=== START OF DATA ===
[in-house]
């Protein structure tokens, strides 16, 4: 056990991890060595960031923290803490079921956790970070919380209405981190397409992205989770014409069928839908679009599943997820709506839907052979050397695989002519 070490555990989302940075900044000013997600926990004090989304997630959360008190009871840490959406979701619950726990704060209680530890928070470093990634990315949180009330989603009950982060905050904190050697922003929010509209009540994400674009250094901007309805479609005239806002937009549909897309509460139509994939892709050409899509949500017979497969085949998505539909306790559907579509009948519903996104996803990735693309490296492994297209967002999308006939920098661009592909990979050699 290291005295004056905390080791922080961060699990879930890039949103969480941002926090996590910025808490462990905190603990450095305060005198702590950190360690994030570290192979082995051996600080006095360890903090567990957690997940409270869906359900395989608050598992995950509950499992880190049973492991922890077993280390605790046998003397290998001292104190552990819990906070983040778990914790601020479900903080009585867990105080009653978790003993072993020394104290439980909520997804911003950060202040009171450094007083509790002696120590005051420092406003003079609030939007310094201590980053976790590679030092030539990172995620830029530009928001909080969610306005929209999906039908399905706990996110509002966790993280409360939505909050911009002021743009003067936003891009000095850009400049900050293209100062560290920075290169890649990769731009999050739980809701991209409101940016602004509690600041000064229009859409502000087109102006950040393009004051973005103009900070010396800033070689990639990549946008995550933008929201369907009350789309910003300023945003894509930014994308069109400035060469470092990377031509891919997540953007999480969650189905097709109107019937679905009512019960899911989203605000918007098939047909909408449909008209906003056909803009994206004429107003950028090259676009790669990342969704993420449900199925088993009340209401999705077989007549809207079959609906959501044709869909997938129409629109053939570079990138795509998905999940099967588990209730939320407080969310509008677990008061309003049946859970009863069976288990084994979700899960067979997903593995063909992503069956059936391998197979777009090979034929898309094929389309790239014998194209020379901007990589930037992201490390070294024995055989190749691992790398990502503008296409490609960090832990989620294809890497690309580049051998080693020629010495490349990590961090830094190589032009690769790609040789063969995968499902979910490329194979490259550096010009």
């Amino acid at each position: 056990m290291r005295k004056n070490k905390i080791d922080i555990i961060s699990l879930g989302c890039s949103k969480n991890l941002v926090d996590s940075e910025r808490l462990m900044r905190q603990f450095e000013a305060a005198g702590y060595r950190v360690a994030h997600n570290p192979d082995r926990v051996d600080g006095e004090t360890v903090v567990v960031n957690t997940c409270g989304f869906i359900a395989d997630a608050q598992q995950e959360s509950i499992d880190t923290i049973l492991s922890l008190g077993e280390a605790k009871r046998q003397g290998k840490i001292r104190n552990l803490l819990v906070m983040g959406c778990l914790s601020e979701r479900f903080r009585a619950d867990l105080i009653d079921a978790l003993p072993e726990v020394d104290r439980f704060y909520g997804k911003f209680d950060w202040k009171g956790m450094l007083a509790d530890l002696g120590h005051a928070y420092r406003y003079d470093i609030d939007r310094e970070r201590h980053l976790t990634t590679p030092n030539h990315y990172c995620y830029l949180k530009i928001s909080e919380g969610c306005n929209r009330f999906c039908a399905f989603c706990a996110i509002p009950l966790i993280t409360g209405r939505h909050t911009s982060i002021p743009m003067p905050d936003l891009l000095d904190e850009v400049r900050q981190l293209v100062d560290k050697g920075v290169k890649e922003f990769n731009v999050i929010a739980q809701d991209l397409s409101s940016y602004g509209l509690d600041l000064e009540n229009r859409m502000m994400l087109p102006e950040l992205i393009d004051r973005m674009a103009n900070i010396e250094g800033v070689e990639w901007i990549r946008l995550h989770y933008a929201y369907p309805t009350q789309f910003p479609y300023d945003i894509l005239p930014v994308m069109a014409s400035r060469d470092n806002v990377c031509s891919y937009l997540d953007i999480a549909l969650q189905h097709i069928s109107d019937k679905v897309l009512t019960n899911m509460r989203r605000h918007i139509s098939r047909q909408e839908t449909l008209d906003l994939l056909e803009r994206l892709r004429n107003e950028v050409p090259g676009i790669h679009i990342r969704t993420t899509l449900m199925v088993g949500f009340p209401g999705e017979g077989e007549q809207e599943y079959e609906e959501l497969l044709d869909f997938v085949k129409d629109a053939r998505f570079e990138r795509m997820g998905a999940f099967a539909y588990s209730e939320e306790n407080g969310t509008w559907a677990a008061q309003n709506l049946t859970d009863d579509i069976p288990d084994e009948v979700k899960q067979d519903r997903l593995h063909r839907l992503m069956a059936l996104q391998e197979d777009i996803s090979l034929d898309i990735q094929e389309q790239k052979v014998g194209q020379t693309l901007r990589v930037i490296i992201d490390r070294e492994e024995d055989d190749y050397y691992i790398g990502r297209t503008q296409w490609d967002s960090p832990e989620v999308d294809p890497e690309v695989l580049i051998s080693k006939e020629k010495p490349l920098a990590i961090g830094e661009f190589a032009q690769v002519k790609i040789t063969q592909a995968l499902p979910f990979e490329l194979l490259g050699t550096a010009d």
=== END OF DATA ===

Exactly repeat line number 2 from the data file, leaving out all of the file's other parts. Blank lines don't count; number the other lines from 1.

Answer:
């Protein structure tokens, strides 16, 4: 056990991890060595960031923290803490079921956790970070919380209405981190397409992205989770014409069928839908679009599943997820709506839907052979050397695989002519 070490555990989302940075900044000013997600926990004090989304997630959360008190009871840490959406979701619950726990704060209680530890928070470093990634990315949180009330989603009950982060905050904190050697922003929010509209009540994400674009250094901007309805479609005239806002937009549909897309509460139509994939892709050409899509949500017979497969085949998505539909306790559907579509009948519903996104996803990735693309490296492994297209967002999308006939920098661009592909990979050699 290291005295004056905390080791922080961060699990879930890039949103969480941002926090996590910025808490462990905190603990450095305060005198702590950190360690994030570290192979082995051996600080006095360890903090567990957690997940409270869906359900395989608050598992995950509950499992880190049973492991922890077993280390605790046998003397290998001292104190552990819990906070983040778990914790601020479900903080009585867990105080009653978790003993072993020394104290439980909520997804911003950060202040009171450094007083509790002696120590005051420092406003003079609030939007310094201590980053976790590679030092030539990172995620830029530009928001909080969610306005929209999906039908399905706990996110509002966790993280409360939505909050911009002021743009003067936003891009000095850009400049900050293209100062560290920075290169890649990769731009999050739980809701991209409101940016602004509690600041000064229009859409502000087109102006950040393009004051973005103009900070010396800033070689990639990549946008995550933008929201369907009350789309910003300023945003894509930014994308069109400035060469470092990377031509891919997540953007999480969650189905097709109107019937679905009512019960899911989203605000918007098939047909909408449909008209906003056909803009994206004429107003950028090259676009790669990342969704993420449900199925088993009340209401999705077989007549809207079959609906959501044709869909997938129409629109053939570079990138795509998905999940099967588990209730939320407080969310509008677990008061309003049946859970009863069976288990084994979700899960067979997903593995063909992503069956059936391998197979777009090979034929898309094929389309790239014998194209020379901007990589930037992201490390070294024995055989190749691992790398990502503008296409490609960090832990989620294809890497690309580049051998080693020629010495490349990590961090830094190589032009690769790609040789063969995968499902979910490329194979490259550096010009």